This, from Time, is stunning:
The adoption of the Declaration of Independence—237 years ago today—can sometimes feel like an event not just from another time, but from another world. As depicted in John Trumbull’s now-iconic 19th-century painting of the founding fathers in Philadelphia, collectively creating the framework for the nation’s revolutionary political system, such an act of open rebellion by prominent, wealthy and established figures is literally inconceivable to most living Americans.
The Revolutionary War, raging at that time, saw men young and old answer the Colonies’ call to fight the British redcoats. In their allegiance to the ideals of liberty, these rough troops — illustrated in countless paintings and drawings known to history students everywhere — shouldered the monumental task of defending a nation that was, in many respects, not yet truly born.
But as alien as that epoch might feel, time and again we’re reminded that the past is not always as distant as it so often seems.
First daguerreotypes, and then glass-plate negatives became popular in the 1840s and 1850s; by 1853, some 70 years after the great and improbable American victory over the British, more than 3 million daguerreotypes a year were being produced in the United States alone.
As these photographic means developed, and the generation that experienced the Revolution firsthand continued to dwindle, a desire to document these men — a rapidly vanishing, living link with history — emerged.
A note by Rev. Smith pinned to the padding of his daguerreotype that reads “October 20 1854, A present to Lucy R. Fullen, by her Grandfather J. Smith, Born March 10, 1761”“Possible now it will soon be impossible forever, and now neglected it would be forever regretted,” wrote Reverend E. B. Hillard, author of The Last Men of the Revolution. Published in 1864, the 64-page book stands as the only record of its kind, immortalizing Revolutionary War veterans in photographs alongside their tales from the fight for independence. In July 1864, Hillard, accompanied by two photographers, brothers N. A. and R. A. Moore, traveled across New England and New York State to interview and photograph all known surviving veterans, six in total. The images, made on glass plate negatives, were then printed on albumen paper and pasted into the book, along with colored lithographs depicting the veteran’s homes.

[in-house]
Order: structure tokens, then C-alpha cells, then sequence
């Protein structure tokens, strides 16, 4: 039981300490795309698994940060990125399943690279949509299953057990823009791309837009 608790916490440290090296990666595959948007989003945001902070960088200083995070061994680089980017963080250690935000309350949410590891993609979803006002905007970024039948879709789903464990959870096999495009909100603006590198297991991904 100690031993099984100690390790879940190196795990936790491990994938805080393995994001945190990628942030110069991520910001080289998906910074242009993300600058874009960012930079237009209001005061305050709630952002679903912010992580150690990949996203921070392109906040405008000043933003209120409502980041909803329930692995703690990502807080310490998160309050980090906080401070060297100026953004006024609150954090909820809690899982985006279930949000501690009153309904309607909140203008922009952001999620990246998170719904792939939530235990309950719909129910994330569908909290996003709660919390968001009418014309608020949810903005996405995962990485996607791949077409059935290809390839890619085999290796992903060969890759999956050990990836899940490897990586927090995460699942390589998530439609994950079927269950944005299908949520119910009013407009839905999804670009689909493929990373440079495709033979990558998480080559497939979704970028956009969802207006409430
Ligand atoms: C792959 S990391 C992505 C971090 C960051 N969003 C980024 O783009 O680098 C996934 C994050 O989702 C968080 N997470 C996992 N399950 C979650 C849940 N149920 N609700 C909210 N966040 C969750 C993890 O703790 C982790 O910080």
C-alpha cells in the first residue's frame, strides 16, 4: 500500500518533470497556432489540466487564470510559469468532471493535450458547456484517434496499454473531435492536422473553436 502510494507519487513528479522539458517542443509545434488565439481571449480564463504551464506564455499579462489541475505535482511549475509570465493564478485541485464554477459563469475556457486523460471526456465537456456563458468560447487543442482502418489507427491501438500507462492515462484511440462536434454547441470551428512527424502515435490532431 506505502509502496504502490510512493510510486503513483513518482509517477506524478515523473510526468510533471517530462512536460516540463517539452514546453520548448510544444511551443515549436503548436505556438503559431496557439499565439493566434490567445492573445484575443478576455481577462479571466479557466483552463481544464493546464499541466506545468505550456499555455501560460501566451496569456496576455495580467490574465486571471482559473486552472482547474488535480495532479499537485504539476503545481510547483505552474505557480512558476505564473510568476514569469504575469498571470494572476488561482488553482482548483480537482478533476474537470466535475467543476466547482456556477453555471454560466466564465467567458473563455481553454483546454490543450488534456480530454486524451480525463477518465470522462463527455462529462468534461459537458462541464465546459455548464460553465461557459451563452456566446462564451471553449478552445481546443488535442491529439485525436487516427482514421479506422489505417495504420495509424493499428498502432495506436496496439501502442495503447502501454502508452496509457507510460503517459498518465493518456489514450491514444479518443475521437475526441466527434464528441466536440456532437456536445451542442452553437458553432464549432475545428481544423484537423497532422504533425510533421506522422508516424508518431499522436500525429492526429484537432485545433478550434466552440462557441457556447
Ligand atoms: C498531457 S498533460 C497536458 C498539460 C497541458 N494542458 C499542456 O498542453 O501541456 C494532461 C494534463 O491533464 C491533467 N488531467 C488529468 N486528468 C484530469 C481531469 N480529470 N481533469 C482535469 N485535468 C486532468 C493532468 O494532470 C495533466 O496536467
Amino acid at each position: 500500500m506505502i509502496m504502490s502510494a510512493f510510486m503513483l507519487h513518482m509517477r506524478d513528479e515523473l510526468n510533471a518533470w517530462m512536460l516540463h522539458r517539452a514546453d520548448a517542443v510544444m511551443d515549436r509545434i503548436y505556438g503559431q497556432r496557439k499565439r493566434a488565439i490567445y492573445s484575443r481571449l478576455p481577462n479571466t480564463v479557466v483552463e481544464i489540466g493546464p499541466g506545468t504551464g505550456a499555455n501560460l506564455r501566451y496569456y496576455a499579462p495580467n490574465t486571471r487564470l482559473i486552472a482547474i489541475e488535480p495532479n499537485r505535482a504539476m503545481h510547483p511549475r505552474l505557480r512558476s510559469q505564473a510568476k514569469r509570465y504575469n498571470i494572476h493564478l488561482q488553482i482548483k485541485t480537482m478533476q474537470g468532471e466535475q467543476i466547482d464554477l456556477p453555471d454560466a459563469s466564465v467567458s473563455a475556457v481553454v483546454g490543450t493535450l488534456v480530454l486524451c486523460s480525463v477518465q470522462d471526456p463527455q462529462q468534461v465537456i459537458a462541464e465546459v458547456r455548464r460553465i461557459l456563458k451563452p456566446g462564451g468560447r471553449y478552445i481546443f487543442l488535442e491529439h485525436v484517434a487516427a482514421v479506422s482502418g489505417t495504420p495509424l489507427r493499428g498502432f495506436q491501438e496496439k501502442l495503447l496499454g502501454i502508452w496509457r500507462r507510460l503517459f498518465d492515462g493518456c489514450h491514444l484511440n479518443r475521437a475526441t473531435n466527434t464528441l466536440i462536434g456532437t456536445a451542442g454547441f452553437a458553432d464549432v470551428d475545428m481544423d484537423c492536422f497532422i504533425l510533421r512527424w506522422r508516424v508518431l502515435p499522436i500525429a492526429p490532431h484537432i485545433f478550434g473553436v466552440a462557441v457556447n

In 1976, Popular Photography featured the images of The Last Men of the Revolution in its issue commemorating the United States’ Bicentennial. One reader, a Utah-based journalist named Joe Bauman, was already an avid collector of antique photography when he came across the piece.
“I realized that if these fellows were still alive at the time when glass plate negatives were being made in the 1860s, surely there were plenty who were alive during the daguerreian era,” Bauman told TIME.